There are approximately 250 theaters in Chicago, and the curatorial staff at the Design Museum—with the help of their partners at the League of Chicago Theatres and the city’s Department of Cultural Affairs and Special Events, which pledged $1 million to the Year of Chicago Theatre’s programming—reached out to every single one of them for contributions to “Setting the Stage.”

“Visually, we’re trying to express drama,” says Woodford. “Curatorially and conceptually, we’re trying to be inclusive. We’re taking all of these theaters that are different sizes and we’re putting them on the same level. We’re not doing a big section for big theaters and a small section for small theaters.”

Pieces from such legendary institutions as Second City are integrated with contributions from lesser-known theaters such as Erasing the Distance, a north-side documentary theater that explores issues of mental health through its productions based on stories from real life.

In April, Erasing the Distance produced That Night, a critique of the criminal justice system based on the true story of Dana Holland, a man who spent more than ten years in jail for a crime he did not commit and for which he was wrongfully convicted. “Setting the Stage” features some of the original context panels from the lobby display during That Night‘s run back in April.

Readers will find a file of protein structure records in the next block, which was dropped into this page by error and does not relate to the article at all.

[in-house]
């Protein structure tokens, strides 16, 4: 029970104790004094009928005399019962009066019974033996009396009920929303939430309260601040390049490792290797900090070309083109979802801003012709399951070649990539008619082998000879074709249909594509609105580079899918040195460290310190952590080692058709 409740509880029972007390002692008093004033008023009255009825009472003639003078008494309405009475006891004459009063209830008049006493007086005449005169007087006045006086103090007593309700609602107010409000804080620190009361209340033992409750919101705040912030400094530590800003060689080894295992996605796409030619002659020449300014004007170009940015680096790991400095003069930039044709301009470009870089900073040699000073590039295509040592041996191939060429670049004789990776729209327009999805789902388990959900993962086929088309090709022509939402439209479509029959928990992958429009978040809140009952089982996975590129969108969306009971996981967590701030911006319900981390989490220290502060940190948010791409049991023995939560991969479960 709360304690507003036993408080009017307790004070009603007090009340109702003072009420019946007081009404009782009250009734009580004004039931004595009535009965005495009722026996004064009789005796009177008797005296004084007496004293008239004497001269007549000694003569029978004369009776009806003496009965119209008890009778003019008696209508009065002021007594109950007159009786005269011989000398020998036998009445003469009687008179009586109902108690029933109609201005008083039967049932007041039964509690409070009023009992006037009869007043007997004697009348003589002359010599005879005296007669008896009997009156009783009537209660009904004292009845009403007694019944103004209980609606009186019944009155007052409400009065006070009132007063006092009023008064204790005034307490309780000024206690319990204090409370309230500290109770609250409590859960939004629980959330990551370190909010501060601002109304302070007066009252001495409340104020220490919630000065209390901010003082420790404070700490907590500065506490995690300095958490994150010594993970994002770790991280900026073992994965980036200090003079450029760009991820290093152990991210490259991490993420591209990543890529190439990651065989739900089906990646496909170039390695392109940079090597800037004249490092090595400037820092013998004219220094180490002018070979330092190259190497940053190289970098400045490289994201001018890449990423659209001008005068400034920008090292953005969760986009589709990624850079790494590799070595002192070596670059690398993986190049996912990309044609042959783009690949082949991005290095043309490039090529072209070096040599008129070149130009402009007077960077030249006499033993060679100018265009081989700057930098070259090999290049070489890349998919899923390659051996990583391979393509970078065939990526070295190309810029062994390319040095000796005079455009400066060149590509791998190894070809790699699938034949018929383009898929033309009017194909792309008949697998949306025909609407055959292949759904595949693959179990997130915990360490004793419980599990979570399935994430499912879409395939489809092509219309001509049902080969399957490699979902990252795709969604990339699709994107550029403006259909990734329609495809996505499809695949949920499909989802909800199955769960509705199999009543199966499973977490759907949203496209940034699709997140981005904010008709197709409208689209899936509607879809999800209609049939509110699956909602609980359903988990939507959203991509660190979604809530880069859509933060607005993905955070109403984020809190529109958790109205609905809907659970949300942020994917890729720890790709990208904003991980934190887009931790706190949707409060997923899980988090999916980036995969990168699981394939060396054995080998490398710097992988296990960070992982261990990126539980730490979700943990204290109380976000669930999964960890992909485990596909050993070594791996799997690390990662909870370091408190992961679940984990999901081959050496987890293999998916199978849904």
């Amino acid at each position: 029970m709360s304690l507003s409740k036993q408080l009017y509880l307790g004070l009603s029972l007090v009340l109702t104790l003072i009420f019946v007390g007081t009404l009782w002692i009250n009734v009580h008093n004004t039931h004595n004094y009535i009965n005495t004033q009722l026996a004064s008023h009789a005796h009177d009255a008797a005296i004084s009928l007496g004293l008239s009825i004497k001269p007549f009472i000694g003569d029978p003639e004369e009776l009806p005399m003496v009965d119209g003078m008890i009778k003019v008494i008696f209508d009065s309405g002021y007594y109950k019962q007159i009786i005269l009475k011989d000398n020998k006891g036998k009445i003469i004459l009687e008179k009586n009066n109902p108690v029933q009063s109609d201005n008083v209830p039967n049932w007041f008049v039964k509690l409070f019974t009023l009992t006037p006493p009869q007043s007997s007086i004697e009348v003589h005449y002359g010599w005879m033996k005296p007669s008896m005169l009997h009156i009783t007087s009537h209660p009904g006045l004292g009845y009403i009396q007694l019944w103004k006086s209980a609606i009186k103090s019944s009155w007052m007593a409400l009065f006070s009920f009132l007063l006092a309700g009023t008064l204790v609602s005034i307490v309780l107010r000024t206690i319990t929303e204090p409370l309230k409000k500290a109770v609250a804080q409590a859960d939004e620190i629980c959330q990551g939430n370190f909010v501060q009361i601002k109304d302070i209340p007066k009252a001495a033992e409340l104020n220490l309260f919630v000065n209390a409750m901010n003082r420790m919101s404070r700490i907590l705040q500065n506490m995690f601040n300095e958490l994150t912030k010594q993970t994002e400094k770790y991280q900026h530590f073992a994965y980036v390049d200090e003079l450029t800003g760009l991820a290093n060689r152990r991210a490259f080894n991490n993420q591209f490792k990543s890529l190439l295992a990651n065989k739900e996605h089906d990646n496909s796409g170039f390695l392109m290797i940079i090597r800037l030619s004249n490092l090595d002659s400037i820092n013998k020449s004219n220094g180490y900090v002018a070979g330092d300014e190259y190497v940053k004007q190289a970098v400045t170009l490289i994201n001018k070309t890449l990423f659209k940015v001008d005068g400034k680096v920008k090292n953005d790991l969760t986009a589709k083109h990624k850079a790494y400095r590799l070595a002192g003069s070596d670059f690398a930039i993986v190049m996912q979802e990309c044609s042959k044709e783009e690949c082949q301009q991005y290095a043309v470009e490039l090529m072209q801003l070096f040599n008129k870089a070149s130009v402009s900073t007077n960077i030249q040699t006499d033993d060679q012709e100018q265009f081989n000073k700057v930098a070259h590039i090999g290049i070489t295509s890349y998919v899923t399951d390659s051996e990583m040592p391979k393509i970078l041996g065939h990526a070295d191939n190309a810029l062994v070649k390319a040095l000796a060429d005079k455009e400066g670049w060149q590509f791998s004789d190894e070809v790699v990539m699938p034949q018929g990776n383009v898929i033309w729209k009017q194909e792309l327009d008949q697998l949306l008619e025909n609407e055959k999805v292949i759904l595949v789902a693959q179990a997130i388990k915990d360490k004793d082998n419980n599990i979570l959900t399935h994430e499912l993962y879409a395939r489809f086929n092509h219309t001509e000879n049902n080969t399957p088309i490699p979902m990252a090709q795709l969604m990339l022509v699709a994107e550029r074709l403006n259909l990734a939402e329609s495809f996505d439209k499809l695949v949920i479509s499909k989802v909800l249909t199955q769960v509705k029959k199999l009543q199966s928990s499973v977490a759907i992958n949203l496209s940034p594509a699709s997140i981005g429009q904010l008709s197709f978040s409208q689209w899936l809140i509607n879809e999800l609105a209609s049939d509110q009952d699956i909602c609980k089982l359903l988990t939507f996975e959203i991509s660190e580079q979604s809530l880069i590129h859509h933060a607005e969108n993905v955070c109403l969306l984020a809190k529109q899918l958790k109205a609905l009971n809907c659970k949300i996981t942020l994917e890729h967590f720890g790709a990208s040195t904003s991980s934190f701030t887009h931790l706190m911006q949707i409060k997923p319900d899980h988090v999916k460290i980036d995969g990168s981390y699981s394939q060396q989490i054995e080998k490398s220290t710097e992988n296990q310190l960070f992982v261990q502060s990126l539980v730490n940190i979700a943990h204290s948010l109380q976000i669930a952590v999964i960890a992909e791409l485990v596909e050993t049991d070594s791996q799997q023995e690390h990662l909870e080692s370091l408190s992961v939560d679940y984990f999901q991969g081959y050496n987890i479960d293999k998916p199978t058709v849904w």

In keeping with the exhibit’s interactive emphasis, the Design Museum’s team further enhanced this contribution by using blue tape to mark a box on the museum’s floor—a box that is the exact size and shape of the jail cell Holland shared with another person for ten years. Visitors to the exhibit are welcome to step inside it and contemplate the production’s larger significance.

The exhibit’s interactive elements are what the curators hope will keep its content fresh over its six-month duration—a period that’s double the length of the museum’s typical exhibits. Each month, a different Chicago theater will produce a small pop-up presentation in the exhibit’s center “stage.”

Joshua Allard’s costume designs for <i>Best for Winter</i> at Idle Muse Theatre Company
Joshua Allard’s costume designs for Best for Winter at Idle Muse Theatre CompanyCredit: Design Museum of Chicago

For the rest of July, designer Joshua Allard will be exhibiting the entirety of his 175-piece costume collection created in just three weeks for Idle Muse Theatre Company’s recent production of Best for Winter. Allard’s sketches are hung from strings among the garments themselves, exactly the way the designer presents them when pitching concepts for any production. Allard will periodically be visiting the Design Museum’s stage to teach visitors how to weave, a skill he picked up when creating the costumes for Best for Winter.

Other monthly theater partners will include Goodman Theatre, Black Ensemble Theater, ETA Creative Arts, Joffrey Ballet, and Chicago Children’s Theatre, which will cap off the series of pop-ups in December with the set from X-Marks the Spot, an extrasensory theater production that caters to children who have low vision or are blind.

“After we’ll have been through six months of programming, after we’ve seen everything around the gallery, it’s a way of reframing what theater can do,” Woodford said. “It can provide opportunities for people who need them while lifting them up.”   v